almondcakes Mon 07-Jul-14 22:05:58

CrotchMaven, did you enjoy the tour?

CrotchMaven Mon 07-Jul-14 22:07:48

We've just been through all of this.

CrotchMaven Mon 07-Jul-14 22:10:10

almondcakes, yes I did! I'm still feeling a bit overwrought about how marvellous Yorkshire looked and was over the weekend.

almondcakes Mon 07-Jul-14 22:12:56

I didn't go, due to work, but passed through the crowdsto get there. The atmosphere was amazing, plus beautiful weather. I'm glad everyone got to have a good time.

Romeyroo Mon 07-Jul-14 22:22:35

Crotchmaven, I am not sure I was aware in 2004?6?that the GRA had effectively abolished the meaning of 'women'. I had just become a single parent in difficult circumstances and my world was very insular for a while. I do remember feeling very confused, if I am honest, because of the conflict between wanting to support people with body dysphoria (sp?) and thinking, 'but you can't just become a woman?!?'

Nonetheless, the law recognises transwomen as women for legal purposes, it does not mean they are women. What is the difference? I was in a predominantly male meeting where the following story was told. I had just re-entered the room so I don't know the background (anecdote, blog, joke?) and senior male colleague was recounting that there was a man in the US who told her boss that she was going transition to become a woman. She had been dreading telling her boss, but he was very supportive. He actually told her that is great as it would contribute to gender parity (women are underrepresented on the staff), women are paid less and she, as a trainwoman, was not likely to go on maternity leave. Bingo.

Everybody in the room laughed. I still don't see the joke. Who is the joke at the expense of? And what I would really like to know, is it a joke or true?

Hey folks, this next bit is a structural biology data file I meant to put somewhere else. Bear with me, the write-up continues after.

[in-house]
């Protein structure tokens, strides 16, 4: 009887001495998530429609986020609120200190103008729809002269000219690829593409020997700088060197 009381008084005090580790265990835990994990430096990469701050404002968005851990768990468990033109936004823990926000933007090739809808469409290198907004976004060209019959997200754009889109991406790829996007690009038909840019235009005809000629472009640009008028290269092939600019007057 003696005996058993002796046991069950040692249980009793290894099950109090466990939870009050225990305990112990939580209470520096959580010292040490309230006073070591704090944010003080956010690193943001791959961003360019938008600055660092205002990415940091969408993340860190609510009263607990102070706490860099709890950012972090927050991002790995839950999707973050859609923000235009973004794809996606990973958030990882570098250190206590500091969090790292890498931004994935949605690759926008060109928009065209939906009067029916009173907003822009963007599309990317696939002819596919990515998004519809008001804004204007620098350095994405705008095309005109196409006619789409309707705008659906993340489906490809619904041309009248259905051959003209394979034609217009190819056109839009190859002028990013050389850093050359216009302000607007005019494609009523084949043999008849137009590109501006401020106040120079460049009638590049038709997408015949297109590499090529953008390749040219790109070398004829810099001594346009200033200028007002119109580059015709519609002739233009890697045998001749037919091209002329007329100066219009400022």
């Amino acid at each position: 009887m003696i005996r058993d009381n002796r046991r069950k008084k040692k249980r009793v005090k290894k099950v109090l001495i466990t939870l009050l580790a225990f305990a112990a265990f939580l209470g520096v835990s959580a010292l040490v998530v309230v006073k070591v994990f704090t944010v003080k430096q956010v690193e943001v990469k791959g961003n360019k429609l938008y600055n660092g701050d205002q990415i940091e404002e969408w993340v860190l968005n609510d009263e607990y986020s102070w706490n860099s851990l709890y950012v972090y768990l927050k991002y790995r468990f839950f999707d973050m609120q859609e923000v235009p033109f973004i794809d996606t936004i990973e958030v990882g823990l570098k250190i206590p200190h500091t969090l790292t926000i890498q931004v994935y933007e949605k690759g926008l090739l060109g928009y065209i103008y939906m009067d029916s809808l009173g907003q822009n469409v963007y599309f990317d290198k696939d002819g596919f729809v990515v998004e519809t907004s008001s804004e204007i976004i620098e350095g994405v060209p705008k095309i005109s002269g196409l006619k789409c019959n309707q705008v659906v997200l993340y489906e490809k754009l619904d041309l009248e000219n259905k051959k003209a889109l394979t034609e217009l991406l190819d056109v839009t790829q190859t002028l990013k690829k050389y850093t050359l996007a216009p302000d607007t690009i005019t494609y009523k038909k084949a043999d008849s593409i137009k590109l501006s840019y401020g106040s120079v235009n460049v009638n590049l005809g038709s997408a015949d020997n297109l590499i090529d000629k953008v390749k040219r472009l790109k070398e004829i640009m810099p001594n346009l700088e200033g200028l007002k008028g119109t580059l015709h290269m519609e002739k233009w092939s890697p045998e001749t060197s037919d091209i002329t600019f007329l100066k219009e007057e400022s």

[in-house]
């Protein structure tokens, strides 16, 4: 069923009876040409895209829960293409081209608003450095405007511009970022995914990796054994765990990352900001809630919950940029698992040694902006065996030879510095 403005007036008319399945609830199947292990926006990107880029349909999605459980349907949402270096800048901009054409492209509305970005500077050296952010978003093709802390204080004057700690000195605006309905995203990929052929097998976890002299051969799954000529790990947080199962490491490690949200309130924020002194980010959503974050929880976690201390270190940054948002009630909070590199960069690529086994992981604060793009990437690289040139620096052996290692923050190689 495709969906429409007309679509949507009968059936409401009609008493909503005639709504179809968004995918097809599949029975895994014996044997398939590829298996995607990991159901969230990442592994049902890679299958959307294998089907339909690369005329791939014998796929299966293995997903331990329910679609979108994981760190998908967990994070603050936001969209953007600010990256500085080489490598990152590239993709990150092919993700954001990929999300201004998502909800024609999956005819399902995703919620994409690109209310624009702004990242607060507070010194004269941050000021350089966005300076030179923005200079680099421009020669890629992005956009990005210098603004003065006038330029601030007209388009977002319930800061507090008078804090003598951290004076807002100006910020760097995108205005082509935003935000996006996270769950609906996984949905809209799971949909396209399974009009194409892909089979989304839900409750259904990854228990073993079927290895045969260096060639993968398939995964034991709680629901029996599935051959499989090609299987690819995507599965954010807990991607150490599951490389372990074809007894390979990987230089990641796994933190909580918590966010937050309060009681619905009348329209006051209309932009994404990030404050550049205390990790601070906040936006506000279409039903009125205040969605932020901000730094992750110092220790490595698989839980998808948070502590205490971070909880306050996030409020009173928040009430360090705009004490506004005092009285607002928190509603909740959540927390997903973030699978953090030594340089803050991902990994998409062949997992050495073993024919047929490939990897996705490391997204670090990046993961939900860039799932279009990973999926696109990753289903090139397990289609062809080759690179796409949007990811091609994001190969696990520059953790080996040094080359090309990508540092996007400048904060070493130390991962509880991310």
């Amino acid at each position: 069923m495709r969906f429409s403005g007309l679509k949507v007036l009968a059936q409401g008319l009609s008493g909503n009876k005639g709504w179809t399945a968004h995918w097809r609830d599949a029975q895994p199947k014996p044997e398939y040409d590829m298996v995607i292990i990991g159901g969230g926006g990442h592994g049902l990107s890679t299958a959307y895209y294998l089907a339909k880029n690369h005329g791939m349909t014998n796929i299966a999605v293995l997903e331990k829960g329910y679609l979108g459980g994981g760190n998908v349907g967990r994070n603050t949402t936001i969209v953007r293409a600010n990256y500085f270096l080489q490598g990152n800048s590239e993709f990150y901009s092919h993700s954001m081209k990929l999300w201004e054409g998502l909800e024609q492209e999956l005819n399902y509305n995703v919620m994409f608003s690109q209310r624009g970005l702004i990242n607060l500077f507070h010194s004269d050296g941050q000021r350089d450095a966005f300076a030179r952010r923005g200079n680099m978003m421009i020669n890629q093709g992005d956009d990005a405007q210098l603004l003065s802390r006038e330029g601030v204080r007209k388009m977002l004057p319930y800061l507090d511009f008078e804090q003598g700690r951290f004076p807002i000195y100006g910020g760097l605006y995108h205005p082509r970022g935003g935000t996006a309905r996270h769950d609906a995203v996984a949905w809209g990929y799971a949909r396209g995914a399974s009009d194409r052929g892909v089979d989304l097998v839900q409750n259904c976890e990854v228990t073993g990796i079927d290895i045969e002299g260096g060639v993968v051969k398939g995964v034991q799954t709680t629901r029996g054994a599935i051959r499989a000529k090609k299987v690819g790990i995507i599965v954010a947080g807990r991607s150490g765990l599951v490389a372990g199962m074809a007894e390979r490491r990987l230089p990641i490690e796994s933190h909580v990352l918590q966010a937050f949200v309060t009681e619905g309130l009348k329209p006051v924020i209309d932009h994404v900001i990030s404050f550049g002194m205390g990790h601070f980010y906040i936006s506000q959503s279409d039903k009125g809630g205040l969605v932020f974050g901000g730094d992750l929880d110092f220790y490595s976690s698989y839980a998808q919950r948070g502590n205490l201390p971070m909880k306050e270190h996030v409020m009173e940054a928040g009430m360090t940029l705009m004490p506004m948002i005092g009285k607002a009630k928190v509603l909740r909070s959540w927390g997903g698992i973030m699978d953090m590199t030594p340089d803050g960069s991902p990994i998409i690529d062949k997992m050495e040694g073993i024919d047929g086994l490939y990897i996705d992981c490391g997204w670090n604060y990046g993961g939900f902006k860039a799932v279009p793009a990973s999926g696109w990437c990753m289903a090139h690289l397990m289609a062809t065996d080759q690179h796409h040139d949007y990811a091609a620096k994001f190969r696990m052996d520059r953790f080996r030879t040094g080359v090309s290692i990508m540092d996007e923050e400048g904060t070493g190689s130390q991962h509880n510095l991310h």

I don't know, I don't want to offend anyone, I saw a lovely programme once about a young man who wanted to be a woman. He was completely distressed and very genuine and not a threat to anyone. His mum struggled to come to terms with it but ended up helping him buy feminine clothes and 'come out' as a woman. And this is where it is difficult because he was lovely and genuine, and he didn't need to be a masculine boy or anything like that, but I didn't and don't understand why he could not just be [name] however he wanted. But then I also don't know what it feels like to look at a part of your body and think, that should not be there.

Romeyroo Mon 07-Jul-14 22:24:38

Sorry I wrote that long post before I read the comment about having been through threads and threads of this, and the diversion onto the tour. Apologies...x-post ignore

almondcakes Mon 07-Jul-14 22:26:53

Romey, don't apologise. It was interesting.

CrotchMaven Mon 07-Jul-14 22:32:47

Romeyroo, don't worry! I was feeling irritated by the challenge from MontyGlee. There are recent threads that I could link to if you have hours to spare grin

I was in difficult circs in 2004 too, hence why it all passed me by. Or maybe the debate never happened then, which is why it is going on now. Transactivists believe they are women and are blocking attempts by people they claim are ciswomen to discuss freely the issues that affect women born as women. It's a mess.

And your story is something that feminists have a huge problem with. The joke was on women. Because they could maintain the status quo whilst seeming "PC". Or human, using another term.

Dervel Tue 08-Jul-14 02:06:24

With the disclaimer that I'm wading into something I have next to no idea about I have a question or two with absolutely no agenda beyond aqainting myself with the situation, and if there is a frustration over going over old ground just pointing me in the direction of another thread would be greatly appreciated.

Isn't gender disphoria a condition where you are born the wrong gender? If so aren't transsexual women basically women? Vice versa transsexual men. I can also appreciate this is an absolute clusterfuck of confusion all round? Irrespective of biology I can hardly imagine we're anywhere close to singing from the same hymn sheet on this, but wouldn't female identifying transsexuals often be naturally on the side of feminists? I must be missing something crucial.

I can imagine there could be some issue over female only spaces like changing rooms etc, I don't think I'd be all that fussed with a male identifying transgendered person changing in the men's with me, but I can also see the context is different I'm a man and not traditionally preyed upon.